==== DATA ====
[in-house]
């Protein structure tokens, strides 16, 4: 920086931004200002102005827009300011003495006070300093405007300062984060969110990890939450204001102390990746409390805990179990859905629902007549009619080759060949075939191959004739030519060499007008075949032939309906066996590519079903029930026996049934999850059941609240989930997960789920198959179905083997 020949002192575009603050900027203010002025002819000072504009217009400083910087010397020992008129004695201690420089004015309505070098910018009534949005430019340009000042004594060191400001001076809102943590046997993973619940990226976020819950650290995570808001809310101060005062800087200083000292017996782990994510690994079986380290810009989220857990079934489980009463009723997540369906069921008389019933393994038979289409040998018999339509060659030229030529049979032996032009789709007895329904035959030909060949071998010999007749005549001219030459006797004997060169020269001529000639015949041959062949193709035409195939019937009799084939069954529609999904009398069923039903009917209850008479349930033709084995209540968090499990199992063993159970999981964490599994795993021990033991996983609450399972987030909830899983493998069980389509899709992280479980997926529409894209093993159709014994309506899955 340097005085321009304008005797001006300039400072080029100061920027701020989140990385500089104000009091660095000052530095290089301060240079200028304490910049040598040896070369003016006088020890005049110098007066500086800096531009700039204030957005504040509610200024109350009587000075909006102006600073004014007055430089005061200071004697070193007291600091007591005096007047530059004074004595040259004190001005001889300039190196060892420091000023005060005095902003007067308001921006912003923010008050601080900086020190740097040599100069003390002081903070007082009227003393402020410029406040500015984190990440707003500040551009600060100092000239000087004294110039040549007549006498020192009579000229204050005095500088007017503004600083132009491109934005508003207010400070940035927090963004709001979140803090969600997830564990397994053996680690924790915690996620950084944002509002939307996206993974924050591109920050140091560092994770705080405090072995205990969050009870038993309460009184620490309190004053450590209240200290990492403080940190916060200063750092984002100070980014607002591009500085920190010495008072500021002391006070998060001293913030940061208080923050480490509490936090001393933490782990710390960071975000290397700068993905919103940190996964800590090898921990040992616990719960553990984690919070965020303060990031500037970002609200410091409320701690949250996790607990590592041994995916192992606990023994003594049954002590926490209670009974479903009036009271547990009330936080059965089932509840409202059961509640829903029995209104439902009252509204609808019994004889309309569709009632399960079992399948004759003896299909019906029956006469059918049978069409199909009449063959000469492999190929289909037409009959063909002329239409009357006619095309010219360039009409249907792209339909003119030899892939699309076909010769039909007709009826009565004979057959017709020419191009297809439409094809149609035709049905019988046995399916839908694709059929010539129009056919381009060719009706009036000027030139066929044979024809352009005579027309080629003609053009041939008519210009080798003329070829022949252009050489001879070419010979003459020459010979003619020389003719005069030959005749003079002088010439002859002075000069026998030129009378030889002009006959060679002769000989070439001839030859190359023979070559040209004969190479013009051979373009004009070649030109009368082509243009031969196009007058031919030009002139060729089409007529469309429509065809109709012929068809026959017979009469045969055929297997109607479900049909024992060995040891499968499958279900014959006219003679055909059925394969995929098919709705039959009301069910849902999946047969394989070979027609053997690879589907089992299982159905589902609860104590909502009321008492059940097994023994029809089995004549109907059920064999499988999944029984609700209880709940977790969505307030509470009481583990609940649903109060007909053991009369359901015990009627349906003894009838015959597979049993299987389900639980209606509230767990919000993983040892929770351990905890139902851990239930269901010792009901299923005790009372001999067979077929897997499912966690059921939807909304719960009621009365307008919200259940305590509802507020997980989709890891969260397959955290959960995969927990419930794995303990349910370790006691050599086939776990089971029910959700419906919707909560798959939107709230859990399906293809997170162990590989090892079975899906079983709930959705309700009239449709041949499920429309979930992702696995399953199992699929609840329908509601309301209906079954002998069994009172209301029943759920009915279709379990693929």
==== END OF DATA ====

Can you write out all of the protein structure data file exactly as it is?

[in-house]
């Protein structure tokens, strides 16, 4: 920086931004200002102005827009300011003495006070300093405007300062984060969110990890939450204001102390990746409390805990179990859905629902007549009619080759060949075939191959004739030519060499007008075949032939309906066996590519079903029930026996049934999850059941609240989930997960789920198959179905083997 020949002192575009603050900027203010002025002819000072504009217009400083910087010397020992008129004695201690420089004015309505070098910018009534949005430019340009000042004594060191400001001076809102943590046997993973619940990226976020819950650290995570808001809310101060005062800087200083000292017996782990994510690994079986380290810009989220857990079934489980009463009723997540369906069921008389019933393994038979289409040998018999339509060659030229030529049979032996032009789709007895329904035959030909060949071998010999007749005549001219030459006797004997060169020269001529000639015949041959062949193709035409195939019937009799084939069954529609999904009398069923039903009917209850008479349930033709084995209540968090499990199992063993159970999981964490599994795993021990033991996983609450399972987030909830899983493998069980389509899709992280479980997926529409894209093993159709014994309506899955 340097005085321009304008005797001006300039400072080029100061920027701020989140990385500089104000009091660095000052530095290089301060240079200028304490910049040598040896070369003016006088020890005049110098007066500086800096531009700039204030957005504040509610200024109350009587000075909006102006600073004014007055430089005061200071004697070193007291600091007591005096007047530059004074004595040259004190001005001889300039190196060892420091000023005060005095902003007067308001921006912003923010008050601080900086020190740097040599100069003390002081903070007082009227003393402020410029406040500015984190990440707003500040551009600060100092000239000087004294110039040549007549006498020192009579000229204050005095500088007017503004600083132009491109934005508003207010400070940035927090963004709001979140803090969600997830564990397994053996680690924790915690996620950084944002509002939307996206993974924050591109920050140091560092994770705080405090072995205990969050009870038993309460009184620490309190004053450590209240200290990492403080940190916060200063750092984002100070980014607002591009500085920190010495008072500021002391006070998060001293913030940061208080923050480490509490936090001393933490782990710390960071975000290397700068993905919103940190996964800590090898921990040992616990719960553990984690919070965020303060990031500037970002609200410091409320701690949250996790607990590592041994995916192992606990023994003594049954002590926490209670009974479903009036009271547990009330936080059965089932509840409202059961509640829903029995209104439902009252509204609808019994004889309309569709009632399960079992399948004759003896299909019906029956006469059918049978069409199909009449063959000469492999190929289909037409009959063909002329239409009357006619095309010219360039009409249907792209339909003119030899892939699309076909010769039909007709009826009565004979057959017709020419191009297809439409094809149609035709049905019988046995399916839908694709059929010539129009056919381009060719009706009036000027030139066929044979024809352009005579027309080629003609053009041939008519210009080798003329070829022949252009050489001879070419010979003459020459010979003619020389003719005069030959005749003079002088010439002859002075000069026998030129009378030889002009006959060679002769000989070439001839030859190359023979070559040209004969190479013009051979373009004009070649030109009368082509243009031969196009007058031919030009002139060729089409007529469309429509065809109709012929068809026959017979009469045969055929297997109607479900049909024992060995040891499968499958279900014959006219003679055909059925394969995929098919709705039959009301069910849902999946047969394989070979027609053997690879589907089992299982159905589902609860104590909502009321008492059940097994023994029809089995004549109907059920064999499988999944029984609700209880709940977790969505307030509470009481583990609940649903109060007909053991009369359901015990009627349906003894009838015959597979049993299987389900639980209606509230767990919000993983040892929770351990905890139902851990239930269901010792009901299923005790009372001999067979077929897997499912966690059921939807909304719960009621009365307008919200259940305590509802507020997980989709890891969260397959955290959960995969927990419930794995303990349910370790006691050599086939776990089971029910959700419906919707909560798959939107709230859990399906293809997170162990590989090892079975899906079983709930959705309700009239449709041949499920429309979930992702696995399953199992699929609840329908509601309301209906079954002998069994009172209301029943759920009915279709379990693929």